31. Etiology as a Function of Risk Factors • Causes are multiply determined • Risk factors • Age • Overall, SDs increase with age • PE decreases with age • Inverse relationship between age & distress brought on by SD • 65% American women (20-29 yrs) LSD w/ distress; 22% (60-70yrs) w/o distress • 67% European women (20-29yrs) LSD w/ distress; 37% (60-70yrs) w/o distress • Health status • Genetic inheritance (Type 1 diabetes) • Hormone deficiency • Lifestyle (poor diet, low activity level) • Excessive substance use • Dyadic adjustment • Decreased sexual knowledge • CSA Predisposing factors (genetics) X Precipitating factors (coping w/ stressful life events) X Maintaining Factors (poor dyadic adjustment) = Diathesis Stress (DeRogatis, et al., 2007; Wincze,& Carey, 2001)

  32. Special Considerations Sexual Minorities Factors influencing impaired sexuality in homosexuals • Psychological issues accompanying choice to “pass” as straight • Gender identity issues • Identity & “coming out” problems • Sexual expression • Emerging sexual scene for lesbians influenced more by gay men than heterosexual females • Gay male community engaged in controversy over sex • Barebackers begun backlash against promotion of safe sex, labeling campaign members “condom nazis” • Nonmonogamy • High frequency of desire discrepancy/inhibited sexual desire in lesbians & sexual script issues • “Sex addiction” (Leiblum, & Rosen, 2000)

  33. Treatment Approaches • Sex Therapy (CBT + Master’s & Johnson) • Pharmacotherapy & Medical Devices • A Systemic Approach • Bibliotherapy

  34. Sex Therapy Treatment length • Traditional Master’s & Johnson • Daily sessions 2- or 3-week period (up to 15 sessions) • Current CBT therapy course may vary based on client/couple • Some clients benefit from only 3-4 sessions of psychoeducation • Otherwise, treatment is once a week for 10-12 weeks • Couples strongly encouraged to participate together

  35. Assessment : Sessions 1-3 • Goals: • Establish rapport • Obtain a general description of sexual problem or problems • Discuss life concerns and current stressors • Determine nature & causal factors: • Lifelong vs. acquired • Generalized vs. situational • Due to psychological or combined factors • Obtain general psychosocial history • Determine whether sex therapy is appropriate • Therapist must remain aware of process concerns and how they affect relationship building • Are you comfortable addressing sexual issues? • Differences between client & therapist (e.g., age, gender) • Maintain firmly established boundaries • Important to maintain objectivity and remain sensitive with matters of religion or culture (e.g., devout Catholic with concerns about birth control)

  36. Assessment : Sessions 1-3 • Sample structure: 1. **Begin with nonthreatening demographics (e.g., age, employment & marital status) • Set up safe and comfortable environment • Individual/couple format • Assess what partners are comfortable communicating with partner present 2. Continue with open-ended questions while keeping the client directed on presenting concern 3. Obtain a psychosocial & sexual history • Family structure, orientation • Assess for childhood abuse or trauma • Assess history and current peer relationship status, self esteem, dating experiences, body image • Current sexual functioning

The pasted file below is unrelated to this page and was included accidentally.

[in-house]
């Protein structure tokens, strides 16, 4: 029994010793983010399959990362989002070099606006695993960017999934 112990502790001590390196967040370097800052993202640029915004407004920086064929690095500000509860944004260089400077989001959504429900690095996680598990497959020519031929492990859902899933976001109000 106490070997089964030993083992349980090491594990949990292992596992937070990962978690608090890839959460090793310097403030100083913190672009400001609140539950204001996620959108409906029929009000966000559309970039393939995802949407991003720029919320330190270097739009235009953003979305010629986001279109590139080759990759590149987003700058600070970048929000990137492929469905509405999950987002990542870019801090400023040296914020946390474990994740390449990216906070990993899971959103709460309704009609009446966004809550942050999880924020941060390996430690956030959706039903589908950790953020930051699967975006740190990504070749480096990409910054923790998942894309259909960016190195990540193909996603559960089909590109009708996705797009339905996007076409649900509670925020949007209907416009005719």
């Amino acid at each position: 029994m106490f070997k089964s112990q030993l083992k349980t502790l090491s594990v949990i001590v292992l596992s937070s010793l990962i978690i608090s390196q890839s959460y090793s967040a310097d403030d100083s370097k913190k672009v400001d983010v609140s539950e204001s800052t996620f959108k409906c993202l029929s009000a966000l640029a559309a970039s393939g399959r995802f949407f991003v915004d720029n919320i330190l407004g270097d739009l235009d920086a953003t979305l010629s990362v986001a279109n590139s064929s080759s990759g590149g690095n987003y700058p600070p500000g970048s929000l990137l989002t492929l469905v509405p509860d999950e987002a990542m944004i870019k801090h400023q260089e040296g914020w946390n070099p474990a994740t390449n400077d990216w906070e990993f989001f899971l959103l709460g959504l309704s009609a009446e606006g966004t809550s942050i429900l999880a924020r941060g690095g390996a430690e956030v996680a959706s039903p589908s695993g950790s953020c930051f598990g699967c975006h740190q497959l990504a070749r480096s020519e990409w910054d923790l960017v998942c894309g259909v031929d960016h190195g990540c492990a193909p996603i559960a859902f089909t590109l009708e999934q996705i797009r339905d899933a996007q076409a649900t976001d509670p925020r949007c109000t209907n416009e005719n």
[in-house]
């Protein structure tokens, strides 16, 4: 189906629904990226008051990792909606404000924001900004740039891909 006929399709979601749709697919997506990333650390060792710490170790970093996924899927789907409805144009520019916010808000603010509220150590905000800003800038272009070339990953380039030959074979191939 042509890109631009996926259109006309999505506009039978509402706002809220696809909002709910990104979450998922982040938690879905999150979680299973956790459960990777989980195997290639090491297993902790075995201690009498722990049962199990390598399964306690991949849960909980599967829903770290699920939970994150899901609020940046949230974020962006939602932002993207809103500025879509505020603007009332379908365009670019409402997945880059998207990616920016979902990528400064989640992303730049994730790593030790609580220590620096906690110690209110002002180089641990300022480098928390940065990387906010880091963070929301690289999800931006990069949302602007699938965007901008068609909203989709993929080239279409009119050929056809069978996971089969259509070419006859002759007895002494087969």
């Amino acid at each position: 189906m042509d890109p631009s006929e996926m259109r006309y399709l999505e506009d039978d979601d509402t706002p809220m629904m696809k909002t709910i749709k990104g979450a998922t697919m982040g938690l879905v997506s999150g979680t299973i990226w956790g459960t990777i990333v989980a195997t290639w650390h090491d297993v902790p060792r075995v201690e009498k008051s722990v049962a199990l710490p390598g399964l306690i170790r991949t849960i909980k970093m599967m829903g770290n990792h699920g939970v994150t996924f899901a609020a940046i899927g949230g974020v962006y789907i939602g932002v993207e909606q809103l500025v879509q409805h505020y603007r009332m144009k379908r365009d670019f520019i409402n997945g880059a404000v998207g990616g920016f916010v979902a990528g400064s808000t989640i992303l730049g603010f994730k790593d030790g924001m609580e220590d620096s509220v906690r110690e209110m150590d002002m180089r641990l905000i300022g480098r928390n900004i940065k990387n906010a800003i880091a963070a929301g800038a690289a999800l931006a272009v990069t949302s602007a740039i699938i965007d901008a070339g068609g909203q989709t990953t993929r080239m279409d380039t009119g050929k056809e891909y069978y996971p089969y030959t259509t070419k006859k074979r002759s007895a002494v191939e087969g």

37. Assessment : Sessions 1-3 4. Obtain a brief medical history (e.g., childhood diseases, surgery, medical care) • Current Health Status • Diet • Exercise • Maladaptive lifestyle habits (e.g., smoking, drinking) • General Medical Conditions associated with SDs • Hormonal disturbance (e.g., menopause) • Abnormally low testosterone levels (e.g., tx for prostate cancer) • Metabolic syndromes (e.g., diabetes, hypertension, hyperlipidemia, obesity) • Glaucoma • Vascular conditions (e.g., CHD, ischemic heart disease, angina) • Epilepsy • Assess exposure to STDs * In the event of a medical consult therapist may act as a liaison

  38. Assessment : Sessions 1-3 5. Be sensitive to any potential covert issues 6. Provide client with a second opportunity to share concerns 7. When working with couples, at this point you would interview the second partner individually • Therapists commonly have each partner complete assessment measures while interviewing the other • Allows therapist to develop conceptualization of independent partner difficulties 8. Later the therapist will reunite the couple and review assessment measure outcome • *Important to address dyadic sexual adjustment 9. *Integration of information • Acquired vs. lifelong • Determine appropriateness of sex therapy 10. *Develop goals reasonable with client/couple • Avoid goals related to performance (e.g., firm erections)

  39. Couple Distress • SD sometimes secondary to couple distress • Treatment may be postponed depending on severity • Accurate assessment of causal sequence of couple distress & SD • When couple distress is the cause of SD, resolution of these problems take precedent • Determine SD treatment appropriateness • Make referral to marriage counselor, individual therapist, physician, etc. (Wincze, Bach, & Blume, 2008)